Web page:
Israel’s US ambassador: No daylight between US & Israel

Israel’s Ambassador to the US told AIPAC there is a “meeting of the minds” between the governments of Netanyahu and Trump.  

Israel’s ambassador to the United States Ron Dermer celebrated “the first time in many years, perhaps even many decades, that there is no daylight” between the US and Israel, while addressing the American Israel Public Affairs Committee (AIPAC) annual conference on Sunday in Washington.

Dermer referred to commonly perceived threats to demonstrate the absence of daylight.

“During the visit of Prime Minister Netanyahu to Washington last month, it was clear there was a meeting of the minds between our two governments on the great strategic challenges facing us and that has made me even more confident our alliance will get considerably stronger in the years ahead,” Dermer said.

“Both our governments recognize that foremost among those challenges remains Iran,” he noted. “We both recognize the nuclear deal does not block Iran’s path to a bomb and that Iran’s appetite for aggression and terror has only grown since that deal was signed and since sanctions were removed.”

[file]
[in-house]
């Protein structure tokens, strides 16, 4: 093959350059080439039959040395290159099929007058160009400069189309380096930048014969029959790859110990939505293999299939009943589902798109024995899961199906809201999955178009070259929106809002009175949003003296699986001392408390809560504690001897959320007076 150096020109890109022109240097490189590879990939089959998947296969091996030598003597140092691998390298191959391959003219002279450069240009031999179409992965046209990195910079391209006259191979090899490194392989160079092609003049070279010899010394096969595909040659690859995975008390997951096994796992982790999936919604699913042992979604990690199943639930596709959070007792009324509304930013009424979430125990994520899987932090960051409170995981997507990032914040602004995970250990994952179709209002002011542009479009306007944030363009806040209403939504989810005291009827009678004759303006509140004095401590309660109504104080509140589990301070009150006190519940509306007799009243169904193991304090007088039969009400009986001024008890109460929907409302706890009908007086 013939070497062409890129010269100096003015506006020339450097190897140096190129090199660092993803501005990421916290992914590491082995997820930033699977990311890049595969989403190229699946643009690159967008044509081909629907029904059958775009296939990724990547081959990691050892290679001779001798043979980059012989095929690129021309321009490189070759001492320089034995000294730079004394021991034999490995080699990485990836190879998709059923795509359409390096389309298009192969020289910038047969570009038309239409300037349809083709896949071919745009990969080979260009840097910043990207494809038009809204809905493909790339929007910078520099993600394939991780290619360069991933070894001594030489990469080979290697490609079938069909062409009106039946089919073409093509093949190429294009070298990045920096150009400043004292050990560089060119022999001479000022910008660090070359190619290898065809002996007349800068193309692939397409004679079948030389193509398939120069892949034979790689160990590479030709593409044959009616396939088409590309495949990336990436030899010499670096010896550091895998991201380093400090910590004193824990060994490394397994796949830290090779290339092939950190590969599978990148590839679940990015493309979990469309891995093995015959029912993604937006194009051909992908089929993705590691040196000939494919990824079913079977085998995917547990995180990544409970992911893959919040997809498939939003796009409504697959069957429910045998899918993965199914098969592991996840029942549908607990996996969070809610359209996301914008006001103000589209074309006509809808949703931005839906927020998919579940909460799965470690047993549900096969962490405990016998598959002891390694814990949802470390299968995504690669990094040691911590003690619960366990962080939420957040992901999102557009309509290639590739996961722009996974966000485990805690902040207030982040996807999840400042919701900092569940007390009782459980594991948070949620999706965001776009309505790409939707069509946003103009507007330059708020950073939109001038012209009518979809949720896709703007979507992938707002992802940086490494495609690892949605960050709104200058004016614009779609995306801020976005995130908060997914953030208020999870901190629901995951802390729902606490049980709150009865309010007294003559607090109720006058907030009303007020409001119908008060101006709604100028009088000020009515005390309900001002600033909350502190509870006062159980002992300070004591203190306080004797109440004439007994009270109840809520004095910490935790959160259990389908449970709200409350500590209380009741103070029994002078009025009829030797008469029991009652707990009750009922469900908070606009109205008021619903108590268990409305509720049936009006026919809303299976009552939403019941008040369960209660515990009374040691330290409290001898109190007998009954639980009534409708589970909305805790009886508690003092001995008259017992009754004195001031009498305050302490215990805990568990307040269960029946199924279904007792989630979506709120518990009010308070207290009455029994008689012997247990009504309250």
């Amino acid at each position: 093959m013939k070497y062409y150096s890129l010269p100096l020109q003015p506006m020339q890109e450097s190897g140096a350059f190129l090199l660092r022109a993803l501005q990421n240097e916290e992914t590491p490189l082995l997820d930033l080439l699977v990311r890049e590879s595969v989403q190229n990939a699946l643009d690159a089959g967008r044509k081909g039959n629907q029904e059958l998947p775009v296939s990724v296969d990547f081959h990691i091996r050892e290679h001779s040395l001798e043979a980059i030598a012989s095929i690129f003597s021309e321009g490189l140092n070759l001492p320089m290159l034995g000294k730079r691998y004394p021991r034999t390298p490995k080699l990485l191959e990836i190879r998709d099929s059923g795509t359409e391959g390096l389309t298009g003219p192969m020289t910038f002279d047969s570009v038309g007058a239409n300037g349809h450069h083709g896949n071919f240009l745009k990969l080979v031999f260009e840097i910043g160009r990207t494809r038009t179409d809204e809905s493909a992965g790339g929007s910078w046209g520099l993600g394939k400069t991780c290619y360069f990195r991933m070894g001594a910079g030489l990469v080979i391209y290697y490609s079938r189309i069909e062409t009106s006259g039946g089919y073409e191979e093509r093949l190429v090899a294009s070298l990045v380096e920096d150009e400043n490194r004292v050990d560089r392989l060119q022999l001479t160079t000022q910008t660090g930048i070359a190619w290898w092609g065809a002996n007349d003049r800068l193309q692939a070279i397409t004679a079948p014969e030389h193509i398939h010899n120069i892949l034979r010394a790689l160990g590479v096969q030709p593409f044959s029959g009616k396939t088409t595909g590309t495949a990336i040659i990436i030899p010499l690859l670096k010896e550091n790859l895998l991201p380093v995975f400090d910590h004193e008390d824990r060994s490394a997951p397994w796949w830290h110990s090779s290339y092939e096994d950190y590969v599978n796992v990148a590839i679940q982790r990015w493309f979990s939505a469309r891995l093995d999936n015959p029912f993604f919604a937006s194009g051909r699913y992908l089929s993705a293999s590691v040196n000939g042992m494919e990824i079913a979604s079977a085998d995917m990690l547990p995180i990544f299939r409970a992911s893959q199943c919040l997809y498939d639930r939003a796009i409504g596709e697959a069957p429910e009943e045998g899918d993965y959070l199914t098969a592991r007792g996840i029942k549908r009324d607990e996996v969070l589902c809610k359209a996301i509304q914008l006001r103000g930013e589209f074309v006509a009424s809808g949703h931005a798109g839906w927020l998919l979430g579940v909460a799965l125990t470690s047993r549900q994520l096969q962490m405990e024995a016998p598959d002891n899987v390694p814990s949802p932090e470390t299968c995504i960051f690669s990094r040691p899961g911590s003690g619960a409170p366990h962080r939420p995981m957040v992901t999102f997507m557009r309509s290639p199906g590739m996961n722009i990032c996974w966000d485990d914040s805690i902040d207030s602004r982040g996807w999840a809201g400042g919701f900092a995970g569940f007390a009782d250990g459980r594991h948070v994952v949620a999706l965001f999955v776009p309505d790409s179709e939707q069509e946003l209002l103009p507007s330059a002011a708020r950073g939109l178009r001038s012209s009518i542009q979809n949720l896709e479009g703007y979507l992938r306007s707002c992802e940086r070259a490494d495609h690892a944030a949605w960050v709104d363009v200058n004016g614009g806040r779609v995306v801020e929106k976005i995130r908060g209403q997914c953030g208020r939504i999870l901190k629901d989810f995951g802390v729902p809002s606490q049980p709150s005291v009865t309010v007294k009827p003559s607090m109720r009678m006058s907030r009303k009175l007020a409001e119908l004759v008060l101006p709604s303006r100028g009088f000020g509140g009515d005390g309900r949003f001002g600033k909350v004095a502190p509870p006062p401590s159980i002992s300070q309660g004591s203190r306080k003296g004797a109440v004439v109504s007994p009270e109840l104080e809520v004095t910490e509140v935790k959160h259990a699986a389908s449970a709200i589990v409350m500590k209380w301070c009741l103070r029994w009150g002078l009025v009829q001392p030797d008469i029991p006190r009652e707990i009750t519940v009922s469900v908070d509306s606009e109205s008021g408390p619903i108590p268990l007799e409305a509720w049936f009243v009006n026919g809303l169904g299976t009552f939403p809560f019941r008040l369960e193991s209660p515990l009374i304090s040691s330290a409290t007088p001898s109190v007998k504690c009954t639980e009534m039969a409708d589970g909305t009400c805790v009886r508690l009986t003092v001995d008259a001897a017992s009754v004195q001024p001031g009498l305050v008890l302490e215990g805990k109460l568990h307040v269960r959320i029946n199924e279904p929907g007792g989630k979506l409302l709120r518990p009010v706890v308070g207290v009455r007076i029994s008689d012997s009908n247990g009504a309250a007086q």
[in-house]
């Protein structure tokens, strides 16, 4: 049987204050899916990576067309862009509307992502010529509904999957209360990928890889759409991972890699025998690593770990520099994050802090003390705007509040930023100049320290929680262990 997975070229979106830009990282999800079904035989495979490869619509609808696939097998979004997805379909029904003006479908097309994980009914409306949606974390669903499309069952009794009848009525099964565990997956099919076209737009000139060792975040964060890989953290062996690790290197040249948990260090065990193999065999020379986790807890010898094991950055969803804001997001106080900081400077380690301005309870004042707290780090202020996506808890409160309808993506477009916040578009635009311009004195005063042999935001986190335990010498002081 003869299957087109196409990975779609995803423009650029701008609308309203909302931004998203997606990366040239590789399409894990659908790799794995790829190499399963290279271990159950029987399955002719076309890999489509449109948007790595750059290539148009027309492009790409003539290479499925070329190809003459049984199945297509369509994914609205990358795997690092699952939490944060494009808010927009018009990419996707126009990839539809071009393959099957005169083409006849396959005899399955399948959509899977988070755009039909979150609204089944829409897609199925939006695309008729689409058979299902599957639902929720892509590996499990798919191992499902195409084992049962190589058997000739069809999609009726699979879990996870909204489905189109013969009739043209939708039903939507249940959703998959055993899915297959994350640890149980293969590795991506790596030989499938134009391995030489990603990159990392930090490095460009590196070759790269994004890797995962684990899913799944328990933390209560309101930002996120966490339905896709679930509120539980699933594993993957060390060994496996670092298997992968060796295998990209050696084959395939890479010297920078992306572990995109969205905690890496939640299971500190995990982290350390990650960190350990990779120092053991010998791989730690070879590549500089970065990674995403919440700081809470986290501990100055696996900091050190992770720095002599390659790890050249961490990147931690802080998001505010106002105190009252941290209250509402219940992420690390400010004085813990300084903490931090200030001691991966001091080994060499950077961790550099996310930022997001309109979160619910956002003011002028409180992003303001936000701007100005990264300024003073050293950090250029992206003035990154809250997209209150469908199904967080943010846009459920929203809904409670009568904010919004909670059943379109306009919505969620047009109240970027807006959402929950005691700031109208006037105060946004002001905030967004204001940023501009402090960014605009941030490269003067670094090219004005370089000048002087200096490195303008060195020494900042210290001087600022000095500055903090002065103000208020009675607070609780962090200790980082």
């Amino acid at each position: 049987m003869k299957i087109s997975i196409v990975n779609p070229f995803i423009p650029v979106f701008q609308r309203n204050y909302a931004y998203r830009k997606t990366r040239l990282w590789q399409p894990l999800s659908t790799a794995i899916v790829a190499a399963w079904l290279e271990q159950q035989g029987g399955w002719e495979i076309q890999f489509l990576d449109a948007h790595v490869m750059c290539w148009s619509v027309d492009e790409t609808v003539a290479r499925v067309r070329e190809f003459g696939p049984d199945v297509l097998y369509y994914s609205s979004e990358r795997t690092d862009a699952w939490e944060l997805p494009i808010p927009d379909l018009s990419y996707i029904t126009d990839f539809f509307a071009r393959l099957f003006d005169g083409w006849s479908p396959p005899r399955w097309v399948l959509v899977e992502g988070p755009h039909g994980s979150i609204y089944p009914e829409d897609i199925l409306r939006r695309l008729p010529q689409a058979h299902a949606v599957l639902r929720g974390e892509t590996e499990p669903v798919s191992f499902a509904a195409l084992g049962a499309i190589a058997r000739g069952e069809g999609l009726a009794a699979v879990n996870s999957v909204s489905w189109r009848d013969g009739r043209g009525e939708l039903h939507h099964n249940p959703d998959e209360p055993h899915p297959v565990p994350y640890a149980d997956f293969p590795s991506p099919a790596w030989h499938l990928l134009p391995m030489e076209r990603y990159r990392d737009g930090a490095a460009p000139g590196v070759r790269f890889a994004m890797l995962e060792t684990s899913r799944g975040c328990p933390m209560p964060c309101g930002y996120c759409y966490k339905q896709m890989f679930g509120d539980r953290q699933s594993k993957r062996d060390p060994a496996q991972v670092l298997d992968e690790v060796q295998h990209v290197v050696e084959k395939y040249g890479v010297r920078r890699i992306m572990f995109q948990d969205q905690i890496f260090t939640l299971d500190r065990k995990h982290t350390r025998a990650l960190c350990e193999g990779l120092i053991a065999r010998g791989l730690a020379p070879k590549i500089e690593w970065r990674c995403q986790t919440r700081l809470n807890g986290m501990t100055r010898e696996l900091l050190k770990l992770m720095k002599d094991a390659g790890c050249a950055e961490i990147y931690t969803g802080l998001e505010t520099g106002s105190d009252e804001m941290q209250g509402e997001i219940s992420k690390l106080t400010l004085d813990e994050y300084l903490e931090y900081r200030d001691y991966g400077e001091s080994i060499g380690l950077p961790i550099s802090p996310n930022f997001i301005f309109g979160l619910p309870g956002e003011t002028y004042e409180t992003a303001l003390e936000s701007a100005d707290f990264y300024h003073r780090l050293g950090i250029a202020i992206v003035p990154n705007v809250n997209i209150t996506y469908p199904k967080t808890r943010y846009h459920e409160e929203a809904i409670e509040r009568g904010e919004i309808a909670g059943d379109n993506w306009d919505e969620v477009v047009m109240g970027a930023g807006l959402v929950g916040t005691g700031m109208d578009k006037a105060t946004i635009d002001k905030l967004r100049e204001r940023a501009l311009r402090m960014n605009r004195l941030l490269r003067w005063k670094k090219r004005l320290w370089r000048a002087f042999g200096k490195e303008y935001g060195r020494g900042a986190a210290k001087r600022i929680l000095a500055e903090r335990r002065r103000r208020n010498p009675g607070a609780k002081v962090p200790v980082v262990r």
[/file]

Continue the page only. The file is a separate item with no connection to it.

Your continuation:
“We also both recognize the worst outcome that can emerge from the horrific carnage in Syria would be to effectively cede parts of Syria to Iran and Hezbollah,” he added.

The Trump administration made its objections to Iran’s increased regional aggression known, when its former national security adviser Michael Flynn put Iran on notice two weeks after President Donald Trump’s inauguration.

The Israeli ambassador also spoke of common US-Israeli goals presented by recent geopolitical developments in the Middle East.

“We both appreciate the rising tide of militant Islam, which has engulfed the Middle East, has also enabled a rare moment of opportunity to bring Israel and many in the Arab world closer together,” Dermer said.

In their February 15 meeting, Trump approved of Netanyahu’s suggestion of a regional approach towards solving the Israeli-Palestinian conflict, calling it a “terrific thing.”

By: Jonathan Benedek, World Israel News